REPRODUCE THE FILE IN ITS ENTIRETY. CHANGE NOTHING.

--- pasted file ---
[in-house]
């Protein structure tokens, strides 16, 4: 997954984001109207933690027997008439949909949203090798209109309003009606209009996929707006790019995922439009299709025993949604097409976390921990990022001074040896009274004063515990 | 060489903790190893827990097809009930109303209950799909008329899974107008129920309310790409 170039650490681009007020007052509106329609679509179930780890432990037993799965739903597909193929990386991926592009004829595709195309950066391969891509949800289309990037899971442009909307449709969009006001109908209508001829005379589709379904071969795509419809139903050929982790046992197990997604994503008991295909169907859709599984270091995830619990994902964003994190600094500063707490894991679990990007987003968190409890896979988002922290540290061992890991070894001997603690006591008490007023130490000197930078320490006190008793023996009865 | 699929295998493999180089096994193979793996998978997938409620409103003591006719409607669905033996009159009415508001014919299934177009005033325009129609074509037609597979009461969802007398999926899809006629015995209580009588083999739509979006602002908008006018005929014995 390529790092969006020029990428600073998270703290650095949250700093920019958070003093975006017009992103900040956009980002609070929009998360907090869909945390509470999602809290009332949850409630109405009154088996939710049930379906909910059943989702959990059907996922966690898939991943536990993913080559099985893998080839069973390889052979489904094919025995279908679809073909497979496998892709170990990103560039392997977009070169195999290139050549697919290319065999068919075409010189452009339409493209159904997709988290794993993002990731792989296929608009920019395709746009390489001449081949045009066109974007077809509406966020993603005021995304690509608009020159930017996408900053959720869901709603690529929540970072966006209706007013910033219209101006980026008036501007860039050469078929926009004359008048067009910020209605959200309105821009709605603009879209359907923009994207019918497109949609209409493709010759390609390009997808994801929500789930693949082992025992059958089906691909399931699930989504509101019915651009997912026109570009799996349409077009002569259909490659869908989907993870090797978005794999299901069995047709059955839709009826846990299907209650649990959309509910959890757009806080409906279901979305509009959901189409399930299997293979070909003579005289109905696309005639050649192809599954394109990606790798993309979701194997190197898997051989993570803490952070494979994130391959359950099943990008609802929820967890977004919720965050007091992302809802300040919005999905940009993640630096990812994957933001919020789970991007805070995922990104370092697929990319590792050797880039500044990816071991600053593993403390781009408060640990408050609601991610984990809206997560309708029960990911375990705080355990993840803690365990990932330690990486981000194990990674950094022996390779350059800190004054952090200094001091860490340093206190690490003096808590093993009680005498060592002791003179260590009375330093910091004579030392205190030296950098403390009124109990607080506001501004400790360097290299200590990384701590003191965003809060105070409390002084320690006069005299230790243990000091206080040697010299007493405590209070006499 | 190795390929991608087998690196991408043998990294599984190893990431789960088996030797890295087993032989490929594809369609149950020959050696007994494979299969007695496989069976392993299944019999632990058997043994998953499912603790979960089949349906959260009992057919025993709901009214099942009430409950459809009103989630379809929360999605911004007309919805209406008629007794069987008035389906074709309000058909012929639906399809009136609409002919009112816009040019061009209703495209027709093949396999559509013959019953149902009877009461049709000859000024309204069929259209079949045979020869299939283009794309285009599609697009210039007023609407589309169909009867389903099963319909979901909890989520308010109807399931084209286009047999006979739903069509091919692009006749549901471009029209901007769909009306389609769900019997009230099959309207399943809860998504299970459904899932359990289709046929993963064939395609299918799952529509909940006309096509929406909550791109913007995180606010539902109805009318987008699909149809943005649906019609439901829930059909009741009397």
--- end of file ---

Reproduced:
[in-house]
């Protein structure tokens, strides 16, 4: 997954984001109207933690027997008439949909949203090798209109309003009606209009996929707006790019995922439009299709025993949604097409976390921990990022001074040896009274004063515990 | 060489903790190893827990097809009930109303209950799909008329899974107008129920309310790409 170039650490681009007020007052509106329609679509179930780890432990037993799965739903597909193929990386991926592009004829595709195309950066391969891509949800289309990037899971442009909307449709969009006001109908209508001829005379589709379904071969795509419809139903050929982790046992197990997604994503008991295909169907859709599984270091995830619990994902964003994190600094500063707490894991679990990007987003968190409890896979988002922290540290061992890991070894001997603690006591008490007023130490000197930078320490006190008793023996009865 | 699929295998493999180089096994193979793996998978997938409620409103003591006719409607669905033996009159009415508001014919299934177009005033325009129609074509037609597979009461969802007398999926899809006629015995209580009588083999739509979006602002908008006018005929014995 390529790092969006020029990428600073998270703290650095949250700093920019958070003093975006017009992103900040956009980002609070929009998360907090869909945390509470999602809290009332949850409630109405009154088996939710049930379906909910059943989702959990059907996922966690898939991943536990993913080559099985893998080839069973390889052979489904094919025995279908679809073909497979496998892709170990990103560039392997977009070169195999290139050549697919290319065999068919075409010189452009339409493209159904997709988290794993993002990731792989296929608009920019395709746009390489001449081949045009066109974007077809509406966020993603005021995304690509608009020159930017996408900053959720869901709603690529929540970072966006209706007013910033219209101006980026008036501007860039050469078929926009004359008048067009910020209605959200309105821009709605603009879209359907923009994207019918497109949609209409493709010759390609390009997808994801929500789930693949082992025992059958089906691909399931699930989504509101019915651009997912026109570009799996349409077009002569259909490659869908989907993870090797978005794999299901069995047709059955839709009826846990299907209650649990959309509910959890757009806080409906279901979305509009959901189409399930299997293979070909003579005289109905696309005639050649192809599954394109990606790798993309979701194997190197898997051989993570803490952070494979994130391959359950099943990008609802929820967890977004919720965050007091992302809802300040919005999905940009993640630096990812994957933001919020789970991007805070995922990104370092697929990319590792050797880039500044990816071991600053593993403390781009408060640990408050609601991610984990809206997560309708029960990911375990705080355990993840803690365990990932330690990486981000194990990674950094022996390779350059800190004054952090200094001091860490340093206190690490003096808590093993009680005498060592002791003179260590009375330093910091004579030392205190030296950098403390009124109990607080506001501004400790360097290299200590990384701590003191965003809060105070409390002084320690006069005299230790243990000091206080040697010299007493405590209070006499 | 190795390929991608087998690196991408043998990294599984190893990431789960088996030797890295087993032989490929594809369609149950020959050696007994494979299969007695496989069976392993299944019999632990058997043994998953499912603790979960089949349906959260009992057919025993709901009214099942009430409950459809009103989630379809929360999605911004007309919805209406008629007794069987008035389906074709309000058909012929639906399809009136609409002919009112816009040019061009209703495209027709093949396999559509013959019953149902009877009461049709000859000024309204069929259209079949045979020869299939283009794309285009599609697009210039007023609407589309169909009867389903099963319909979901909890989520308010109807399931084209286009047999006979739903069509091919692009006749549901471009029209901007769909009306389609769900019997009230099959309207399943809860998504299970459904899932359990289709046929993963064939395609299918799952529509909940006309096509929406909550791109913007995180606010539902109805009318987008699909149809943005649906019609439901829930059909009741009397």